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ATO revives offsets against debts on hold


Inactive amounts owed by taxpayers will be deducted from credits, starting in June.

By Philip King4 minute read

Debts on hold will again be used to offset tax refunds or credits starting next month, the ATO said this week.


The office is already sending letters to taxpayers reminding those with aged debts of their liability, which will have been categorised as “inactive” and does not appear as an outstanding balance on their account.

The ATO defined aged debt as an uneconomical non-pursued debt that it has placed on hold, and taken no recent action to collect.

“From June 2022, we will recommence offsetting clients’ tax refunds or credits to pay off their debts-on-hold,” the ATO said in its tax professionals newsletter.

“You may notice that your client’s refund is less than expected as we use a tax refund or credit from one account to pay off an outstanding debt on the same or another account. 

“In some cases, we may use credits your clients receive from other government agencies to pay off their debt.

The ATO said debts were typically placed on hold because it was uneconomical to undertake collection activity. They did not appear as outstanding balances but taxpayers were notified by letter that the office had paused debt collection.

The debt remained on the taxpayer’s record and “General Interest Charges may apply automatically”.

The debt on hold could also be re-raised at a later date if the taxpayer became entitled to credits. The taxpayer would be notified and the offset would appear on their statement of account.

“The law requires us to offset credits against any tax debt you owe, except in limited circumstances, which are where:

- you have a payment plan for all of your outstanding debts, which you have been fully complying with

- the tax debt has a future due date

- the tax debt is for a director penalty liability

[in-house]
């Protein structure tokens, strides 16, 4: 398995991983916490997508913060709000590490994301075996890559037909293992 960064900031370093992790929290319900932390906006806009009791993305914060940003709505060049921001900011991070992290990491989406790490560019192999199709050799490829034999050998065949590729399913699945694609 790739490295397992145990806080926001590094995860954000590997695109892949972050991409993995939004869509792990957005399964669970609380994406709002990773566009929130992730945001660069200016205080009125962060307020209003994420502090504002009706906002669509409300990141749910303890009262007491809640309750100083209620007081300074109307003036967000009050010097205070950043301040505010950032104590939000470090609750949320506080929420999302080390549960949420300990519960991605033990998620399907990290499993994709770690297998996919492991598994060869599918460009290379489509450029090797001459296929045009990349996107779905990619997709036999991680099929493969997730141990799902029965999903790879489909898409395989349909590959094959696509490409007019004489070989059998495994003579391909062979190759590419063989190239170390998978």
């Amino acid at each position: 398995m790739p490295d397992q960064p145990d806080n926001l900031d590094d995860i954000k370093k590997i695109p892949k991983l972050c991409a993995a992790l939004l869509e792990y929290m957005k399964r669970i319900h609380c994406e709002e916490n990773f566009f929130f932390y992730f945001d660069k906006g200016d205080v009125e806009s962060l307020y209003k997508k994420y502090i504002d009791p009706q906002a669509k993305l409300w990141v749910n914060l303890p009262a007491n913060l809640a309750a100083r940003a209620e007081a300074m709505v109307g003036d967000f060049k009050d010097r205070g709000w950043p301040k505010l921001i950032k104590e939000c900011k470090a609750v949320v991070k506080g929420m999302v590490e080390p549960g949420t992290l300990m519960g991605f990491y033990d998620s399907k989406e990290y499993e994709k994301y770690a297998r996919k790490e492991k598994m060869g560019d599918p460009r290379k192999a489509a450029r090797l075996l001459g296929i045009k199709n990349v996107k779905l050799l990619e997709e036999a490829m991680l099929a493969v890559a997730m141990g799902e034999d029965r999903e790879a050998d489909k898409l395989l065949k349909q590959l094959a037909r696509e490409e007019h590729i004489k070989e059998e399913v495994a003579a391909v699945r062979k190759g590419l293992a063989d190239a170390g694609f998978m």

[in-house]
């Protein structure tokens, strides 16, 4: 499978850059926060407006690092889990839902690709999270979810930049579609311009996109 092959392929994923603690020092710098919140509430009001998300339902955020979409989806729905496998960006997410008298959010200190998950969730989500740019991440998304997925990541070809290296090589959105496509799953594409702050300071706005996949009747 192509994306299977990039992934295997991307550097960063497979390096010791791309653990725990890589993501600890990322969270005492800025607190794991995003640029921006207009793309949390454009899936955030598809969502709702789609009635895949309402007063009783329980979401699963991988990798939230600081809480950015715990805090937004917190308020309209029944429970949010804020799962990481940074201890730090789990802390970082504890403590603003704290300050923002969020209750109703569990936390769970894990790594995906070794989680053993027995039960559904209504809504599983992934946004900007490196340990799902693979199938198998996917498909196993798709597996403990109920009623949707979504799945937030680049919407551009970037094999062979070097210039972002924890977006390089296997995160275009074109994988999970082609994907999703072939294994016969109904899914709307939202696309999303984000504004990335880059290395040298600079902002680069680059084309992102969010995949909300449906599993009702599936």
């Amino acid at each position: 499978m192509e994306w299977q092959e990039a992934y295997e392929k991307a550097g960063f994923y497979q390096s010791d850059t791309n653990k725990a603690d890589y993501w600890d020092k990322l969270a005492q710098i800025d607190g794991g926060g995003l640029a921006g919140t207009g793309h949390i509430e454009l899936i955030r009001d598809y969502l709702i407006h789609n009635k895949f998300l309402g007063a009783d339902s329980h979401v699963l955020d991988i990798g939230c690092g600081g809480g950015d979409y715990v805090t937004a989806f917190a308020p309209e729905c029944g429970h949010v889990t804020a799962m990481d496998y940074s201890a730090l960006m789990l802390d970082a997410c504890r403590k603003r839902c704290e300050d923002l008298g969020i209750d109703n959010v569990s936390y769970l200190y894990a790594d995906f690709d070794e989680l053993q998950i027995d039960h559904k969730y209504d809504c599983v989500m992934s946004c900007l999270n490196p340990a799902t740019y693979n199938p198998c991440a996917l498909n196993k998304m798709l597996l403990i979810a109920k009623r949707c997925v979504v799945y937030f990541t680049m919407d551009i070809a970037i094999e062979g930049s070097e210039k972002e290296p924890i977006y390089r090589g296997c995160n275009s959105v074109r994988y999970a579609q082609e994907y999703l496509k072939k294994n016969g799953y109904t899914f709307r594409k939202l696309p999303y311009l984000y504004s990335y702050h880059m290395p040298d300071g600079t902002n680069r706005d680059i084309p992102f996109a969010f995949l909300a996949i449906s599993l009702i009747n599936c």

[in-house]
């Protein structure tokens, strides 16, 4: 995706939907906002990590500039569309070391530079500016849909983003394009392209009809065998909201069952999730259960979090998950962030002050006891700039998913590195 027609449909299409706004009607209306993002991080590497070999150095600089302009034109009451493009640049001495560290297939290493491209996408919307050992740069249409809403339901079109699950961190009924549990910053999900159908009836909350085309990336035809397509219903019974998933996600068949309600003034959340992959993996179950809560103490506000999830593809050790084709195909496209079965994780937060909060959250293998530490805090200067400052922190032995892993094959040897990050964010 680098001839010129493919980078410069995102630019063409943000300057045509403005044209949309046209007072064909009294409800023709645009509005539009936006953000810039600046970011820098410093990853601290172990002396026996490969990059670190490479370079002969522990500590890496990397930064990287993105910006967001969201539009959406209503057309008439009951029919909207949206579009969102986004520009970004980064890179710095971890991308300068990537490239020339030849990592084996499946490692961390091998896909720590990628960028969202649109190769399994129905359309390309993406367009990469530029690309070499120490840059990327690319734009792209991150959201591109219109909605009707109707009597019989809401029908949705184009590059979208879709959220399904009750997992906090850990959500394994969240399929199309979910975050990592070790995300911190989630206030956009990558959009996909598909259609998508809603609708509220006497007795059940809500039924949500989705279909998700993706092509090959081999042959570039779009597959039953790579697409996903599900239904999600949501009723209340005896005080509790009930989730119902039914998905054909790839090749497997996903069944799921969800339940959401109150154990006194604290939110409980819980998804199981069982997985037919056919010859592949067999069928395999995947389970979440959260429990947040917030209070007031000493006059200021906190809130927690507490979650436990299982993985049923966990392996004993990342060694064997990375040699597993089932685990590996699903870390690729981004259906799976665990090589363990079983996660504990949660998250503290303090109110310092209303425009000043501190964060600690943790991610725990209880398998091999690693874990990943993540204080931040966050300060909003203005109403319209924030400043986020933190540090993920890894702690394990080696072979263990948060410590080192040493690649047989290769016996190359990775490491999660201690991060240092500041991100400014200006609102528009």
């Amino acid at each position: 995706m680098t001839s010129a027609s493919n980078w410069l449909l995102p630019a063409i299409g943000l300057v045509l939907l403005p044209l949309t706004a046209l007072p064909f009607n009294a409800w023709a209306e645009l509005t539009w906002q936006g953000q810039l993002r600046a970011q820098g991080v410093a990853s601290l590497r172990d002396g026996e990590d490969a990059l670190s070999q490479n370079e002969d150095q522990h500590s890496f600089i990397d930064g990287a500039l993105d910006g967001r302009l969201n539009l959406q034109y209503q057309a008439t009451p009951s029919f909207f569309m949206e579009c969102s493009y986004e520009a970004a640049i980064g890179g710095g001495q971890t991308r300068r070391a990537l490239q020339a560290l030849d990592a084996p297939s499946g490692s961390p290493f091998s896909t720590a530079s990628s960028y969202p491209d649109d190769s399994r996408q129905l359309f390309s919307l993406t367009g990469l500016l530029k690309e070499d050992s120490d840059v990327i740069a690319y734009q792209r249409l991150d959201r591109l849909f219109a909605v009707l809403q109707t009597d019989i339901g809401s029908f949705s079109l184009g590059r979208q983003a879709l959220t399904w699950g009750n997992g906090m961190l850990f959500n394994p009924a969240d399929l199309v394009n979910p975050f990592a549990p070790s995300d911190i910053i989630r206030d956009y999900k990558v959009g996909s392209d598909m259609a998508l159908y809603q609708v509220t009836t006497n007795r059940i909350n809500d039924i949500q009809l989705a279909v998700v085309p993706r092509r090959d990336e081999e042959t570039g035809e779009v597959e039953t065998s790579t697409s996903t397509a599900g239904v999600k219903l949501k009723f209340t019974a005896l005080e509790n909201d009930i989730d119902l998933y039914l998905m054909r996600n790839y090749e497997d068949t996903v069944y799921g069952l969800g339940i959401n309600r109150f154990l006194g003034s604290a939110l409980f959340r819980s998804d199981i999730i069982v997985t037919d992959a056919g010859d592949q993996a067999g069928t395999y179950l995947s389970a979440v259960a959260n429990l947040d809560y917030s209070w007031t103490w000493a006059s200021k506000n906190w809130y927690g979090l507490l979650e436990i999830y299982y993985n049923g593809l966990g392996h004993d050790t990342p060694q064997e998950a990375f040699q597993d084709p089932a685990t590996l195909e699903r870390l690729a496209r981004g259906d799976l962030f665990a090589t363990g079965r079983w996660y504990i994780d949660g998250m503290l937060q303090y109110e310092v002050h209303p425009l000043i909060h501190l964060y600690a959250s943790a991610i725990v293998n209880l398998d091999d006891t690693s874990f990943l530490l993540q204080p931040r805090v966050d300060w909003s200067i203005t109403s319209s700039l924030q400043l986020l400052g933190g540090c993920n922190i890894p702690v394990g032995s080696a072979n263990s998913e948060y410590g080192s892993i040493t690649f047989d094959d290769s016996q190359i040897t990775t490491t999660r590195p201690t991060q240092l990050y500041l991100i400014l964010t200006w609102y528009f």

- the available credit is a Family Tax Benefit amount

- you have been granted a deferral of recovery action.”

Debts on hold could also be paid in part or full at any time, and payment plans were available, the office said.

The ATO would also re-raise debts if the taxpayer’s situation had changed and “we have reason to believe you are now able to pay the debt”.

When a debt had been re-raised, it had to be paid in full by the due date.

Tax agents can access information about non-pursued debts by following this link: debts on hold. The ATO’s Online services for agents includes access to offset transactions and the relevant taxpayer’s statement of account.

ATO revives offsets against debts on hold
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Philip King

Philip King


Philip King is editor of Accountants Daily and SMSF Adviser, the leading sources of news, insight, and educational content for professionals in the accounting and SMSF sectors.

Philip joined the titles in March 2022 and brings extensive experience from a variety of roles at The Australian national broadsheet daily, most recently as motoring editor. His background also takes in spells on diverse consumer and trade magazines.

You can email Philip on: This email address is being protected from spambots. You need JavaScript enabled to view it.

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